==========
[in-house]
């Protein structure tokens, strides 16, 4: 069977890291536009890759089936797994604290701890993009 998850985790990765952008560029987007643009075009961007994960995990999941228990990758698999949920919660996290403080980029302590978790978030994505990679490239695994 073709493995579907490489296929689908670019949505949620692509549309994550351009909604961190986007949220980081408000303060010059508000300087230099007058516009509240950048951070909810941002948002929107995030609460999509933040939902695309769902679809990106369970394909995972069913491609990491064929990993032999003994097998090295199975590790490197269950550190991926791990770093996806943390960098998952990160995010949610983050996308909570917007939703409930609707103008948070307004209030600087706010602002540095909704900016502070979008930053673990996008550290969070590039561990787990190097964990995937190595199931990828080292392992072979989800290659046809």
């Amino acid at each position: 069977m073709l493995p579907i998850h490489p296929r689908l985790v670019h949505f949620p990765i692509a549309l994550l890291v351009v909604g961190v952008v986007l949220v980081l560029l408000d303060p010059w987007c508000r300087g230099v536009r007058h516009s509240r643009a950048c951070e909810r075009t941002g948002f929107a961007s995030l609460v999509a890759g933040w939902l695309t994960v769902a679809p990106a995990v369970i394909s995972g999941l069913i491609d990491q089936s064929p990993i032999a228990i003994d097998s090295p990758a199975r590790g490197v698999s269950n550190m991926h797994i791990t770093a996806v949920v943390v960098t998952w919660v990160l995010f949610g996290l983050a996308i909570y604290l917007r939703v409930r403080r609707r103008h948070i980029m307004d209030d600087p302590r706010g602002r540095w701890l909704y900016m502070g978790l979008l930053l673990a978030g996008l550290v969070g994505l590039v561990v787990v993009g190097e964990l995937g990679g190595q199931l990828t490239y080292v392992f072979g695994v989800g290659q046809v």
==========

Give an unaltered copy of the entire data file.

[in-house]
């Protein structure tokens, strides 16, 4: 069977890291536009890759089936797994604290701890993009 998850985790990765952008560029987007643009075009961007994960995990999941228990990758698999949920919660996290403080980029302590978790978030994505990679490239695994 073709493995579907490489296929689908670019949505949620692509549309994550351009909604961190986007949220980081408000303060010059508000300087230099007058516009509240950048951070909810941002948002929107995030609460999509933040939902695309769902679809990106369970394909995972069913491609990491064929990993032999003994097998090295199975590790490197269950550190991926791990770093996806943390960098998952990160995010949610983050996308909570917007939703409930609707103008948070307004209030600087706010602002540095909704900016502070979008930053673990996008550290969070590039561990787990190097964990995937190595199931990828080292392992072979989800290659046809």
């Amino acid at each position: 069977m073709l493995p579907i998850h490489p296929r689908l985790v670019h949505f949620p990765i692509a549309l994550l890291v351009v909604g961190v952008v986007l949220v980081l560029l408000d303060p010059w987007c508000r300087g230099v536009r007058h516009s509240r643009a950048c951070e909810r075009t941002g948002f929107a961007s995030l609460v999509a890759g933040w939902l695309t994960v769902a679809p990106a995990v369970i394909s995972g999941l069913i491609d990491q089936s064929p990993i032999a228990i003994d097998s090295p990758a199975r590790g490197v698999s269950n550190m991926h797994i791990t770093a996806v949920v943390v960098t998952w919660v990160l995010f949610g996290l983050a996308i909570y604290l917007r939703v409930r403080r609707r103008h948070i980029m307004d209030d600087p302590r706010g602002r540095w701890l909704y900016m502070g978790l979008l930053l673990a978030g996008l550290v969070g994505l590039v561990v787990v993009g190097e964990l995937g990679g190595q199931l990828t490239y080292v392992f072979g695994v989800g290659q046809v």